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On The Nation: Lisa Owen interviews Lauren Duca

On The Nation: Lisa Owen interviews Lauren Duca

Well, playing against type, Teen Vogue magazine has become a major voice in the anti-Trump resistance that’s been led by columnist Lauren Duca. I spoke to her from New York and asked her what exactly she thinks the threat is.
Lauren Duca: I think the greatest threat to our country right now is our president. The threat is an undermining of democracy – of the right of the press, of the right for citizens to be fully informed, and their participation in democracy. I think that the biggest threat is the way that the legitimacy of journalism is being challenged. Recently the president came out against the First Amendment. I’m not really sure what his intentions were with that quote, but overall, there’s this kind of fear mongering around ‘fake news’, and part of our problem is actual fake stories, but, beyond that, it’s this perception that you can decide what is true based on what you feel, and the way that facts have been taken from us, the way we’ve been deceived repeatedly by the president, who has lied literally thousands of times, since taking office.
There are a couple of things there that I want to talk about. The first one being this idea that he is a propaganda machine – that’s the allegation in respect of him – throwing out false information, hundreds of tweets, thousands of tweets, and in other environments too. So you talk about the Fourth Estate and what their role is, how does the media combat that when he tells people that the media is ‘fake news’ and a whole bunch of people would agree with him. So how do you fight that?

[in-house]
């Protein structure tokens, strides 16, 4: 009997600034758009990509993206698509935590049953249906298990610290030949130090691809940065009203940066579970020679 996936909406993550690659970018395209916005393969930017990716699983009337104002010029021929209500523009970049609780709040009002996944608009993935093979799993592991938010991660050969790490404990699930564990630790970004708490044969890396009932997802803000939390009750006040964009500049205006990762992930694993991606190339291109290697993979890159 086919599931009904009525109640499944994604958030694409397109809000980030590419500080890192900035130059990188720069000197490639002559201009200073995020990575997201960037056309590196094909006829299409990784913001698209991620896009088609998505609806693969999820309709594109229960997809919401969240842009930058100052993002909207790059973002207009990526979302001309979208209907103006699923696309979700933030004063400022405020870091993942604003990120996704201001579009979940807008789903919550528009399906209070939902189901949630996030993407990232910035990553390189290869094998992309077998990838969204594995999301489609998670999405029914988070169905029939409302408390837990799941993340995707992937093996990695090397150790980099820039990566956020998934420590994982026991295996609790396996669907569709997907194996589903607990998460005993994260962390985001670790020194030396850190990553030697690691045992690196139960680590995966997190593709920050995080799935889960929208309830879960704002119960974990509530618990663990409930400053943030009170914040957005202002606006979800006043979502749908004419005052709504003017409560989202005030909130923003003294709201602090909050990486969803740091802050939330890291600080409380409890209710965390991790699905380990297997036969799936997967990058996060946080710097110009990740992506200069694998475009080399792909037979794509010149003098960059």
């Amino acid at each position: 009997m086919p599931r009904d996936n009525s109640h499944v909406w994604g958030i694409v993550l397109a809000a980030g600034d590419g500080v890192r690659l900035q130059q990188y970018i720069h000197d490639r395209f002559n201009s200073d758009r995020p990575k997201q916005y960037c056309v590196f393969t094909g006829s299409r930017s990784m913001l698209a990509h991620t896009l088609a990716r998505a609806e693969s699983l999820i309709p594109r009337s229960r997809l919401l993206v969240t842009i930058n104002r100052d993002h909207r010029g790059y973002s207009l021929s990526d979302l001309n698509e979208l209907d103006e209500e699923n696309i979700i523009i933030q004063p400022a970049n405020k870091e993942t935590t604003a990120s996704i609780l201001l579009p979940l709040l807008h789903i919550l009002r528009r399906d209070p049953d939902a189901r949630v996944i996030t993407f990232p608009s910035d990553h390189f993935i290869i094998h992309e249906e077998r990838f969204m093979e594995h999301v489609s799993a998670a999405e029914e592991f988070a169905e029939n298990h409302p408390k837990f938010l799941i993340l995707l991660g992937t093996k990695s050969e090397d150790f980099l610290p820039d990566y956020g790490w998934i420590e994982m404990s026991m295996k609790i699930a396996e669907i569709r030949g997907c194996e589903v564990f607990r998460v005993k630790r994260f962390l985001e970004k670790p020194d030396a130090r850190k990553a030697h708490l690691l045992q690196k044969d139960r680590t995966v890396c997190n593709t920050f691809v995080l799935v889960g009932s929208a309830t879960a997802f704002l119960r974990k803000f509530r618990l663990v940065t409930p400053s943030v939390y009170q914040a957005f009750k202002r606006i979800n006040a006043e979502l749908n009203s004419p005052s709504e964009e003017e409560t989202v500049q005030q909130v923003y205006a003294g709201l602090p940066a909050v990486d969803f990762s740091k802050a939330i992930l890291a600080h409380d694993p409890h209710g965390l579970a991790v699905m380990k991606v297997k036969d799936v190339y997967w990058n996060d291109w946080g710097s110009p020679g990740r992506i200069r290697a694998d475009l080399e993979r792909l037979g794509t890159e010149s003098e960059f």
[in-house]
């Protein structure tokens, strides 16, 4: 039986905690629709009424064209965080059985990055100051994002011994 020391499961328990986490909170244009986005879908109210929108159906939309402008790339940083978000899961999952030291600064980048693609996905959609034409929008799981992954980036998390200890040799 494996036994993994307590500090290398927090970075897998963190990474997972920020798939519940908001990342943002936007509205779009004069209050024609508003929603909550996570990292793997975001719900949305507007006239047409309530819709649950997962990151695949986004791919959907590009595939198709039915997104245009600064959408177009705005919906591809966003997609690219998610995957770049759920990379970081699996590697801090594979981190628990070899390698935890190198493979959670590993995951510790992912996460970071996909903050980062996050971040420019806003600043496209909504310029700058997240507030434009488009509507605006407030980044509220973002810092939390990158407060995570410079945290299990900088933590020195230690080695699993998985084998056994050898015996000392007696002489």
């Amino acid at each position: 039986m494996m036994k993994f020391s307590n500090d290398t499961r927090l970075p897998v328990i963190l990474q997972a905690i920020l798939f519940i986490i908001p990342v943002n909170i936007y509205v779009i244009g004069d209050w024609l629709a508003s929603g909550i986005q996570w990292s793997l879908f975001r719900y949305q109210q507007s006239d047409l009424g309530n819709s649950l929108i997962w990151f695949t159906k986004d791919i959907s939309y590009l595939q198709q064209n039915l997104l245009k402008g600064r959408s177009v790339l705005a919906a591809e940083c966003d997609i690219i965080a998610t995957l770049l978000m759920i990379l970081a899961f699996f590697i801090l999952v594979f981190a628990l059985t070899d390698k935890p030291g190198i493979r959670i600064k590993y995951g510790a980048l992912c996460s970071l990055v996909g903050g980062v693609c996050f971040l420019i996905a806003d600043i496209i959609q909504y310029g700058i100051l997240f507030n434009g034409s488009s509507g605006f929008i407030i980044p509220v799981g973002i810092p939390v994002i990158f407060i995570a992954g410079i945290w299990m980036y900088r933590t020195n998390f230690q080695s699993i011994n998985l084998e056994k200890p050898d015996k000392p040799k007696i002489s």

I think that journalism as an industry has failed in the sense that it hasn’t adequately communicated that its role is to empower citizens with information, that its first and foremost allegiance needs to be to its citizens, and I think there’s a lot of confusion about what the purpose of a journalist is. We hear so much about the ‘lying liberal media’, and ideas about both sides and equal times. The truth is not a math equation. We need to have objectivity of method, and be transparent about how we’re presenting facts, be clear with our audiences about why we’ve chosen to give things the way that we’re given them – why we’ve used anonymous sources in certain cases, why we’ve provided certain statistics, being really clear about the editorial decision making within the articles themselves, not in an editorial piece released days later. I think creating things that are accessible, easy to understand and trusting readings, but also meeting them at their level and doing the works of that political writing is not alienating. So many of the stories coming out of this administration, you need to be five kinds of highly specialised lawyer to fully understand it. And I think another thing that political journalists need to do better is talking directly to the people and putting things into terms that they’re able to understand amid their busy and hectic lives. Politics shouldn’t have to be a full-time job. We should all be actively informed, and not just when we have a Disaster in Chief.